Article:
Children and adolescents with obesity experience social discrimination which can contribute to increased depression, reduced self-esteem and poor body image. Physical activity improves these psychological outcomes but its ability to affect such changes in the context of pediatric obesity treatment is unknown. The primary aim of this systematic review was to determine how structured physical activity interventions, in the context of pediatric obesity treatment, affect changes in depression, self-esteem and body image.
A systematic search of published literature up to June 2019 was undertaken using electronic databases MEDLINE, EMBASE, Cochrane Library and PsychINFO. Eligible studies included a supervised moderate-to-vigorous physical activity intervention conducted at least weekly in free-living children or adolescents (<=18 years) with overweight or obesity, reporting depression, self-esteem and/or body image pre- and post-intervention using validated tools. Meta-analysis, using random effects, was used to combine outcome data and moderator analysis conducted to identify intervention characteristics that may influence outcomes.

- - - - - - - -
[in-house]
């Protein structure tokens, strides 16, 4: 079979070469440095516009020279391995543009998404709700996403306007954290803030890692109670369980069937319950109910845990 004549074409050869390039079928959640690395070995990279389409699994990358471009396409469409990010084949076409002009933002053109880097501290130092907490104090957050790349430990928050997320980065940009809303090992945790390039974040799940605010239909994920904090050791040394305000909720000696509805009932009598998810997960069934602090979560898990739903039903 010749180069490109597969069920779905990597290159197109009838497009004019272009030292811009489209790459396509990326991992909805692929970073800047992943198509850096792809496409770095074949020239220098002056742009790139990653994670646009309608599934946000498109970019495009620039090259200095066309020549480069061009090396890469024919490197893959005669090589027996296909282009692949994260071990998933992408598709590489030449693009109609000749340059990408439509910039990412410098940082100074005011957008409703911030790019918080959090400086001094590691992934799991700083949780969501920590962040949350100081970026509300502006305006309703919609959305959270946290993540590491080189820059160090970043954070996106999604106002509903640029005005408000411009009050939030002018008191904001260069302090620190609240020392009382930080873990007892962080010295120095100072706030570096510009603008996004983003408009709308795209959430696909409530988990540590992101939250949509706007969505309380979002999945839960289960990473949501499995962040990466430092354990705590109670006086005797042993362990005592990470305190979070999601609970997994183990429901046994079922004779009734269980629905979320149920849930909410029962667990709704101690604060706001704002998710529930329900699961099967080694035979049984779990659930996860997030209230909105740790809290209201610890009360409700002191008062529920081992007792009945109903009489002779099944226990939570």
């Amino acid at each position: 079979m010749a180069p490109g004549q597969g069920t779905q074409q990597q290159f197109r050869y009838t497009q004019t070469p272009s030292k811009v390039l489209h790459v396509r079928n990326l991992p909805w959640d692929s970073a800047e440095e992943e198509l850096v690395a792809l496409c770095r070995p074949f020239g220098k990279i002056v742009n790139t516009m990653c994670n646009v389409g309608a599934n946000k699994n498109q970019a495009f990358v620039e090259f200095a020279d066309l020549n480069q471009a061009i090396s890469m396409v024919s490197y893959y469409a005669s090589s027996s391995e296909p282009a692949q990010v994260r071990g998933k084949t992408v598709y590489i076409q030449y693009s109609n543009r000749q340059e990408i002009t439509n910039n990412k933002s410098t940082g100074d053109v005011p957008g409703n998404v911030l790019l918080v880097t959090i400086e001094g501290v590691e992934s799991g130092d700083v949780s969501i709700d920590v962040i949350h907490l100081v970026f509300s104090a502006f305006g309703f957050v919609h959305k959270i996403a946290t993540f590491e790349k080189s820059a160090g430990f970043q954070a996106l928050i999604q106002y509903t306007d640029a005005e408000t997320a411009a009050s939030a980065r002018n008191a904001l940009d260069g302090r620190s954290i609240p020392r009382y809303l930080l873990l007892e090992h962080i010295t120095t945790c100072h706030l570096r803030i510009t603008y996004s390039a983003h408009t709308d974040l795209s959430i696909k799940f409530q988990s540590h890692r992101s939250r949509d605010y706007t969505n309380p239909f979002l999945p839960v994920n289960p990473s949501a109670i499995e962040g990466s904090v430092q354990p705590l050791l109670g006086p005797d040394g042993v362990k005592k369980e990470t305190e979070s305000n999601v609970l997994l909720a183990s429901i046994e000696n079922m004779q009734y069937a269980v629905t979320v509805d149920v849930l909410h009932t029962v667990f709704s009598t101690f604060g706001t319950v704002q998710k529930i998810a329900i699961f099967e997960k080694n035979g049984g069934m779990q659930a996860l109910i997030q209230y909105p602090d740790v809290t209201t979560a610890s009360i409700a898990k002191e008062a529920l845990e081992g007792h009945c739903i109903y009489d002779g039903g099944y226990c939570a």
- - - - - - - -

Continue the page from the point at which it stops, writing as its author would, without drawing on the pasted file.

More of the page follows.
Of 3078 articles screened, 29 studies were included in the review. Overall, structured physical activity interventions were associated with reduced depression (SMD [SE] -0.34 [0.06], p < 0.001, I<sup>2</sup> = 77%), increased self-esteem (0.34 [0.04], p < 0.001, I<sup>2</sup> = 78%) and improved body image (0.47 [0.05], p < 0.001, I<sup>2</sup> = 56%). Age, weight-related changes and inclusion of a nutrition or behavioural component did not significantly influence findings, while school settings and longer interventions produced the greatest self-esteem improvements.
Structured physical activity interventions, in the context of pediatric obesity treatment, improve depression, self-esteem and body image. Copyright © 2020 Elsevier Ltd
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